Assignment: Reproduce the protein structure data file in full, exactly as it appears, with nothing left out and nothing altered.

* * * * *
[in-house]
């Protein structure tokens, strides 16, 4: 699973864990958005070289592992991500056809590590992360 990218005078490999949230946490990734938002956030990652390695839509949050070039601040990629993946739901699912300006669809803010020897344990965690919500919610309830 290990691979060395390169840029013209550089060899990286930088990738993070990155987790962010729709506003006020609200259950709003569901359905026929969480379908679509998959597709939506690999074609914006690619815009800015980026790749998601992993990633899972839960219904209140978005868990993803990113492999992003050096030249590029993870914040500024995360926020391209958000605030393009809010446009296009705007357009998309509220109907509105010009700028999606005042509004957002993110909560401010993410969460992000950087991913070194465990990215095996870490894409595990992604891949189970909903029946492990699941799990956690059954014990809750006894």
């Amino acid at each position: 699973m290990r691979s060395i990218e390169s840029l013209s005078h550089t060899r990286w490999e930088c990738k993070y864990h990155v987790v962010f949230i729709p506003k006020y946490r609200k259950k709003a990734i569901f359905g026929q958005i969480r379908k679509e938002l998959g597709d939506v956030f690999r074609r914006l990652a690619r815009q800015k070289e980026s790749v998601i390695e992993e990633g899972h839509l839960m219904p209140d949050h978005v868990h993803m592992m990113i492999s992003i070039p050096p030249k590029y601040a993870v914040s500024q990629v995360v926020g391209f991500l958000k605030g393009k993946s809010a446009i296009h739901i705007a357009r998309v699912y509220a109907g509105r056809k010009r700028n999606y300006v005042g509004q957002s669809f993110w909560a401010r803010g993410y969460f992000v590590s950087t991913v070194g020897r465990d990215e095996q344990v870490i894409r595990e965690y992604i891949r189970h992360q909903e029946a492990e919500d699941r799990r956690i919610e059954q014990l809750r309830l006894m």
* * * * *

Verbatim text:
[in-house]
């Protein structure tokens, strides 16, 4: 699973864990958005070289592992991500056809590590992360 990218005078490999949230946490990734938002956030990652390695839509949050070039601040990629993946739901699912300006669809803010020897344990965690919500919610309830 290990691979060395390169840029013209550089060899990286930088990738993070990155987790962010729709506003006020609200259950709003569901359905026929969480379908679509998959597709939506690999074609914006690619815009800015980026790749998601992993990633899972839960219904209140978005868990993803990113492999992003050096030249590029993870914040500024995360926020391209958000605030393009809010446009296009705007357009998309509220109907509105010009700028999606005042509004957002993110909560401010993410969460992000950087991913070194465990990215095996870490894409595990992604891949189970909903029946492990699941799990956690059954014990809750006894």
């Amino acid at each position: 699973m290990r691979s060395i990218e390169s840029l013209s005078h550089t060899r990286w490999e930088c990738k993070y864990h990155v987790v962010f949230i729709p506003k006020y946490r609200k259950k709003a990734i569901f359905g026929q958005i969480r379908k679509e938002l998959g597709d939506v956030f690999r074609r914006l990652a690619r815009q800015k070289e980026s790749v998601i390695e992993e990633g899972h839509l839960m219904p209140d949050h978005v868990h993803m592992m990113i492999s992003i070039p050096p030249k590029y601040a993870v914040s500024q990629v995360v926020g391209f991500l958000k605030g393009k993946s809010a446009i296009h739901i705007a357009r998309v699912y509220a109907g509105r056809k010009r700028n999606y300006v005042g509004q957002s669809f993110w909560a401010r803010g993410y969460f992000v590590s950087t991913v070194g020897r465990d990215e095996q344990v870490i894409r595990e965690y992604i891949r189970h992360q909903e029946a492990e919500d699941r799990r956690i919610e059954q014990l809750r309830l006894m």